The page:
DUI checkpoint

A DUI checkpoint is seen in this undated file photo. 

THE ISSUE

A new state law went into effect Friday requiring first-time DUI offenders with a blood-alcohol content of 0.10 percent or higher to install breathalyzers, known as ignition interlocks, in their vehicles for a year. The previous law only required repeat offenders to have them. Pennsylvania joins 48 other states in expanding the law to cover most first-time offenders. The state’s DUI threshold is 0.08.

Fewer people will be driving drunk in Pennsylvania. That’s the bottom-line result of this law, which was long overdue.

We needed it because ignition interlocks work.

For a 10-year period beginning Dec. 1, 2006, the devices prevented more than 65,000 attempts (of repeat offenders) to start a vehicle in Pennsylvania, according to the state’s office of Mothers Against Drunk Driving.

For many first-time DUI offenders, the threat of further legal trouble isn’t enough of a deterrent.

“Last year in Pennsylvania, there was an average of 10 ‘lockouts’ — meaning the device detected alcohol so the vehicle did not start — for every installed interlock device,” Brett Hambright, spokesman for the Lancaster County District Attorney’s office, told LNP staff writer Jonas Fortune.

We appreciate Gov. Tom Wolf signing this bill into law in May 2016, and we laud Rep. Keith Greiner, R-Upper Leacock Township, for pushing the bill through the state House — a process that began in late 2014.

But we’re especially grateful to people like Chris and Susan Demko, who spent two years lobbying for the legislation. Their daughter, Meredith, was killed in July 2014 by a driver who was drunk and high on heroin.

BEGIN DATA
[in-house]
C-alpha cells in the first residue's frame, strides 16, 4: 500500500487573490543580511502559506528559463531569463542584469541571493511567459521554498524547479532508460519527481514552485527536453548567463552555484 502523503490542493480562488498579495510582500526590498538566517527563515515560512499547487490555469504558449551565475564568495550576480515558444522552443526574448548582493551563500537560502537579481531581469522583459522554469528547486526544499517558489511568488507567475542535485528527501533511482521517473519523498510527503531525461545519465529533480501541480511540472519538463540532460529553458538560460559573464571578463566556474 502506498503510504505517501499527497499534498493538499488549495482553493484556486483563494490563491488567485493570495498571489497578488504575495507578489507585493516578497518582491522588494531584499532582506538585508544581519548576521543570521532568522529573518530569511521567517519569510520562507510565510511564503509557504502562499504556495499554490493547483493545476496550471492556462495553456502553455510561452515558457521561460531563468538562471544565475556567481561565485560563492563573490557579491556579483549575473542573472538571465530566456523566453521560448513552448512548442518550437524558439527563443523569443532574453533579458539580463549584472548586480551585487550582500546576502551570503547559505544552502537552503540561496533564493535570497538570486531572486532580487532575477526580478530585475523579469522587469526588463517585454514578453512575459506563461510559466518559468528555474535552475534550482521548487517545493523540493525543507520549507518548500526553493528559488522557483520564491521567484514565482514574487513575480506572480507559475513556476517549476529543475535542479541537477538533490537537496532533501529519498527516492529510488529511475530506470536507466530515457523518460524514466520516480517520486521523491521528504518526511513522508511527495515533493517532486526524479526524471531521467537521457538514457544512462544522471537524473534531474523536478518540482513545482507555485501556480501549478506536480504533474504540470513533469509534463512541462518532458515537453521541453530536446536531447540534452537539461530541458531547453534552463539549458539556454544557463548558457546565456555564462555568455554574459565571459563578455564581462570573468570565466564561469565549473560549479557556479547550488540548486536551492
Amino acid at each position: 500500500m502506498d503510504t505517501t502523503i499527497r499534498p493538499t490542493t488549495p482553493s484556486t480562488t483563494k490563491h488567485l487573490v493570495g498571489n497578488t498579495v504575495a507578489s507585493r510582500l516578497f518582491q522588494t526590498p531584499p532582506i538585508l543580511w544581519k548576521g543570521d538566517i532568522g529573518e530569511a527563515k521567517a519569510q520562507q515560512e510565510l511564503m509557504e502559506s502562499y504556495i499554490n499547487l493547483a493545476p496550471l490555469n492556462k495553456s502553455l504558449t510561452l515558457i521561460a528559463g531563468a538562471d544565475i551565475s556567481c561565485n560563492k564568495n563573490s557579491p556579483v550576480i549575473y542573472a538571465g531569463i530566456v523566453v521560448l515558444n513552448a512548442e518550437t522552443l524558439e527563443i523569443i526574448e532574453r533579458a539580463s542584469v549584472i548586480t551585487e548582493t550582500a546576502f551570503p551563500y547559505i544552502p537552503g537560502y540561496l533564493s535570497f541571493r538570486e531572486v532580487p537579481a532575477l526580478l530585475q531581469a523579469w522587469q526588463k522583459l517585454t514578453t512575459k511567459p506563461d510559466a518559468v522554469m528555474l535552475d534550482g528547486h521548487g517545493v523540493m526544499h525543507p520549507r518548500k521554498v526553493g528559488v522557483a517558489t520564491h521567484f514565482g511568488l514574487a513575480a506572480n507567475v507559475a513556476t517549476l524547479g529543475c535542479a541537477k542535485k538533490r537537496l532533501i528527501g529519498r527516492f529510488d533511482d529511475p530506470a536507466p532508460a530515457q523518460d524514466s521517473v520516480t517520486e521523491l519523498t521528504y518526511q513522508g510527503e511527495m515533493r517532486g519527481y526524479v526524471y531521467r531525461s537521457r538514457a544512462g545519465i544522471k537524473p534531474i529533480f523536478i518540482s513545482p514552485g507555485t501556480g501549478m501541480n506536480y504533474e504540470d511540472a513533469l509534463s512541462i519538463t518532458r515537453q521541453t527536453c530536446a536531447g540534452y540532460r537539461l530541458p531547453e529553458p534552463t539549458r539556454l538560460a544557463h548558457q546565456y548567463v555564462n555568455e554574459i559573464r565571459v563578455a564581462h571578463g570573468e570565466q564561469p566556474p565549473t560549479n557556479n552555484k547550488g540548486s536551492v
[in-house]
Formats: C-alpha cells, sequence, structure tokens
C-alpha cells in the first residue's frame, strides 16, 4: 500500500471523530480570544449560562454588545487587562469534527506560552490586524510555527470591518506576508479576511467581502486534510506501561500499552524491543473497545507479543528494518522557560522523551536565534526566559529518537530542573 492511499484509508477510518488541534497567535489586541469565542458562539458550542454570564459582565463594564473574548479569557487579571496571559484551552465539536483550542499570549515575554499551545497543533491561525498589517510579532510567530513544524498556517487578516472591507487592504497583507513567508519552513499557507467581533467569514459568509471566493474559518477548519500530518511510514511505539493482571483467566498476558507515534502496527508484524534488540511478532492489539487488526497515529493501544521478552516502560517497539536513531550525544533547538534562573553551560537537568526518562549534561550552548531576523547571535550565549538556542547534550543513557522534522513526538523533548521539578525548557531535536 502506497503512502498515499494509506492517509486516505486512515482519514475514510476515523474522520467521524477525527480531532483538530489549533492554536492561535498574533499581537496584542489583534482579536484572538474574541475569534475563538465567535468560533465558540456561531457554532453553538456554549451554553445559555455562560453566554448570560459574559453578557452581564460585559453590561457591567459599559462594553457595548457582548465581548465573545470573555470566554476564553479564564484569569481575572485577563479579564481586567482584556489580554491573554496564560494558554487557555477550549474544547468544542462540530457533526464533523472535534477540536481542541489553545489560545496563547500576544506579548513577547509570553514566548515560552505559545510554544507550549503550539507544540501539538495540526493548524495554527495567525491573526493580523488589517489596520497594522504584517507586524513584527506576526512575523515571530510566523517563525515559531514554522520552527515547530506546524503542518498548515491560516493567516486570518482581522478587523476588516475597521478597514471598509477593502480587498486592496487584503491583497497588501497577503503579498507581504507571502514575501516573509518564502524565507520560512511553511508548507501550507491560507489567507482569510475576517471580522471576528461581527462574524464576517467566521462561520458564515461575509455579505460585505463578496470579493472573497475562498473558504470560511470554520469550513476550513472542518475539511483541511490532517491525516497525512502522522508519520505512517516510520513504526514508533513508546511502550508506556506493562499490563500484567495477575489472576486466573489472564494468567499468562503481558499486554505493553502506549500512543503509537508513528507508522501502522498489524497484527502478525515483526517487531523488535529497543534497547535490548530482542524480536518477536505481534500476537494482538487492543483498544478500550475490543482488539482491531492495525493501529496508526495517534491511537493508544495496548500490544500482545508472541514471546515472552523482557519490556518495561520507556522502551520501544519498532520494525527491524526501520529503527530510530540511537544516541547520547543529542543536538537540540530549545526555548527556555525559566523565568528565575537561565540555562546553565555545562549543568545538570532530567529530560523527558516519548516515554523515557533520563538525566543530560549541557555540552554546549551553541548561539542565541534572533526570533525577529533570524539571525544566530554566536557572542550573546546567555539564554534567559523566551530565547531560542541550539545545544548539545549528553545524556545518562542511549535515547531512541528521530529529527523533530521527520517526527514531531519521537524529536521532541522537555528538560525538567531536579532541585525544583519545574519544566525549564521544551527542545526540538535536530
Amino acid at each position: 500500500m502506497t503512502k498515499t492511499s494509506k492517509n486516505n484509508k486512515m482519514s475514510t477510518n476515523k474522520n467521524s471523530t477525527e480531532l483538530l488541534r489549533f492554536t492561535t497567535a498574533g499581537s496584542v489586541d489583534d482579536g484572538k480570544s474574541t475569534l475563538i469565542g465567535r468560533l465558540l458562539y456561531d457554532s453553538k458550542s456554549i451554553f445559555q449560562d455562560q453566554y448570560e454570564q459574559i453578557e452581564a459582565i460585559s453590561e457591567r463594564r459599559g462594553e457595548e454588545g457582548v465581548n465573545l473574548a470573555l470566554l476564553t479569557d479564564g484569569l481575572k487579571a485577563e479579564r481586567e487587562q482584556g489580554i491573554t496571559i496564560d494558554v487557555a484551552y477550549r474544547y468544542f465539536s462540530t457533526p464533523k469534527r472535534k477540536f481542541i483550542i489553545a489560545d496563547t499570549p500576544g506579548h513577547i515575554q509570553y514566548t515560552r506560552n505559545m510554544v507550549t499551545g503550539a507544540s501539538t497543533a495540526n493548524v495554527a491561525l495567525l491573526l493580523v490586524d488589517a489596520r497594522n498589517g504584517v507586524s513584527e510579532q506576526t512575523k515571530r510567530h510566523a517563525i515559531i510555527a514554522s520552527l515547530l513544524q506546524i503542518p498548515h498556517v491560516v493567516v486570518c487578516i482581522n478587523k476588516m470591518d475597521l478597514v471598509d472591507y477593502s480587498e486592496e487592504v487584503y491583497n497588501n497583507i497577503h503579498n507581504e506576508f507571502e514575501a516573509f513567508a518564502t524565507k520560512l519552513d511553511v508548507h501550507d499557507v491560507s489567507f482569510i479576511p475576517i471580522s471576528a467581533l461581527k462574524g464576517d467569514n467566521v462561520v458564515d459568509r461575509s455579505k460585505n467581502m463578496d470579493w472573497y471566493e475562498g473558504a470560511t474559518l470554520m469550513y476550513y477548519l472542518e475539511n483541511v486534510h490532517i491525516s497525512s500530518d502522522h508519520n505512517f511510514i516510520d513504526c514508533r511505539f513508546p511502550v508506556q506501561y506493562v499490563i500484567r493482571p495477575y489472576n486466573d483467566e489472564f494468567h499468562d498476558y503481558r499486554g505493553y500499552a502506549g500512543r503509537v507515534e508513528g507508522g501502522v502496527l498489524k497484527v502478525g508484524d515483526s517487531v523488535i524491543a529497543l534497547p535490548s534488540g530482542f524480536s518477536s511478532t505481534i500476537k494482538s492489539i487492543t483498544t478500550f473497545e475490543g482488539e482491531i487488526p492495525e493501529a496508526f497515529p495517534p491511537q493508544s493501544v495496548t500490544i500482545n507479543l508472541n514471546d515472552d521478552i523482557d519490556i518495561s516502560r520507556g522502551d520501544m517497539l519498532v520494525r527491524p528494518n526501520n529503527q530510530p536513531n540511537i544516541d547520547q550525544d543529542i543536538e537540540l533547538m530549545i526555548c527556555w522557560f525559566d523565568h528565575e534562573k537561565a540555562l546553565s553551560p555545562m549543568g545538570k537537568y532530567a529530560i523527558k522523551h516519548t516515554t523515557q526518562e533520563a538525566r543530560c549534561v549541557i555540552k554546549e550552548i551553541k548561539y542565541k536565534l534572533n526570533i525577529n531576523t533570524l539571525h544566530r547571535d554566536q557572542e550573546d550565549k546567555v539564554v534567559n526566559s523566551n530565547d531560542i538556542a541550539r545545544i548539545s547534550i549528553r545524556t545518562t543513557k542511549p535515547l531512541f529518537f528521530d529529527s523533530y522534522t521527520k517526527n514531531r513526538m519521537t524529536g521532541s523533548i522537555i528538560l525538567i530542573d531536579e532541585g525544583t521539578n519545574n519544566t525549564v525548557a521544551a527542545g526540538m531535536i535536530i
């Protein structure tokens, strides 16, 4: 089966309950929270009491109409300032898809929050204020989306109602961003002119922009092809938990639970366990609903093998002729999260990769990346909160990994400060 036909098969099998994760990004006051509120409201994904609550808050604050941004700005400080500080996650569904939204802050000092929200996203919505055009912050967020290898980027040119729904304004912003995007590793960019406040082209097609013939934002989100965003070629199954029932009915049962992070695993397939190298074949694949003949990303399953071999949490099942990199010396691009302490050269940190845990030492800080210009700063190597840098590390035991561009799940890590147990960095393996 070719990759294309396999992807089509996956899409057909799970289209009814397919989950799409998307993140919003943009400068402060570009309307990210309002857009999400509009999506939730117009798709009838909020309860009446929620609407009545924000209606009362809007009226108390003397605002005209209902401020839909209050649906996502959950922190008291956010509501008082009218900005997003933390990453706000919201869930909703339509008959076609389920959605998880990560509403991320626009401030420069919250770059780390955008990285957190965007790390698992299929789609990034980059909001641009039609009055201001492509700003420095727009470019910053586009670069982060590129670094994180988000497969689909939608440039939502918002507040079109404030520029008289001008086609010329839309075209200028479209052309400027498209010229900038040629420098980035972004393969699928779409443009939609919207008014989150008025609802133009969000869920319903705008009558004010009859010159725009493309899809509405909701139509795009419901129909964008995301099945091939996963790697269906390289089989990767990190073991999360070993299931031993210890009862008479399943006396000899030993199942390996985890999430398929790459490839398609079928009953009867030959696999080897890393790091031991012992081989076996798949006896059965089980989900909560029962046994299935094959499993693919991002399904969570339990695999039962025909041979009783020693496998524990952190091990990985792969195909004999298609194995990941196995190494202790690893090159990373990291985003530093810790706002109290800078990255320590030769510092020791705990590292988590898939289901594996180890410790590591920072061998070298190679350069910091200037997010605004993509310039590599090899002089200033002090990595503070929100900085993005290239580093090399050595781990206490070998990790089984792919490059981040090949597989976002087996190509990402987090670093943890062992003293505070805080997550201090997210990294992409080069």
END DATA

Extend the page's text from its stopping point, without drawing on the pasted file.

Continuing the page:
It shouldn’t have been this much work to pass a sensible piece of legislation that will save lives.

Pennsylvania’s DUI law came in 49th out of 50 states and the District of Columbia in a 2015 ranking by WalletHub.

Had it not been for the Demkos, the legislation might never have seen the light of day. They were relentless, sharing their terrible story, keeping the pressure on lawmakers, refusing to let frustration deter them.

“I think at the end of the day the takeaway for us is it’s good for the state, it’s good for the citizens and there will be surely less people that will be killed as a result of DUI driving,” Chris Demko told LNP in 2016 after the governor signed the bill. “This legislation, to me, was a good starting point.”

He’s right. The county averages 1,600 DUIs a year and a quarter of them are repeat offenders, according to Hambright. Much more needs to be done.

For example, it now takes six offenses before someone faces a mandatory 30-day jail sentence for driving with a suspended license —including those suspended for DUI —under Pennsylvania law. Six strikes is simply too many. The law needs to be amended.

Increasing the mandatory sentences for DUI offenders who cause serious injuries or death, and making it a felony to have multiple DUI convictions are also steps that can and should be taken.

A 2,000-pound automobile is a lethal weapon when someone who can’t see straight sits behind the wheel. Too many families have suffered and will suffer if the laws don’t change.

“These are all horror stories,” Chris Demko said in a press conference at the state Capitol in May. He stood with about a dozen parents who lost children to impaired drivers. “We as a society cannot allow additional senseless tragedies like ours to continue.”

The Demkos are part of an organization called Pennsylvania Parents Against Impaired Driving, which advocates for stronger DUI laws. As LNP reported in May, the group is focusing on “high-risk offenders” who they say cause the majority of deaths in the state. Demko said there are four categories of those offenders: those who have a blood alcohol concentration of 0.15 or higher (about two times the legal limit), repeat DUI offenders, DUI offenders with suspended licenses, and drivers impaired by drugs.

There are about 113,000 high-risk offenders in Pennsylvania, according to the group.

Pennsylvania’s DUI laws are clearly lagging and inadequate. Our lawmakers need to do their work and keep impaired drivers off the road.

Ignition interlocks for first-time offenders is a step out of the legislative dark ages for the commonwealth’s DUI laws.

The Demkos will keep pushing. Our elected officials need to stand with them before there are more suffering families to join the fight.

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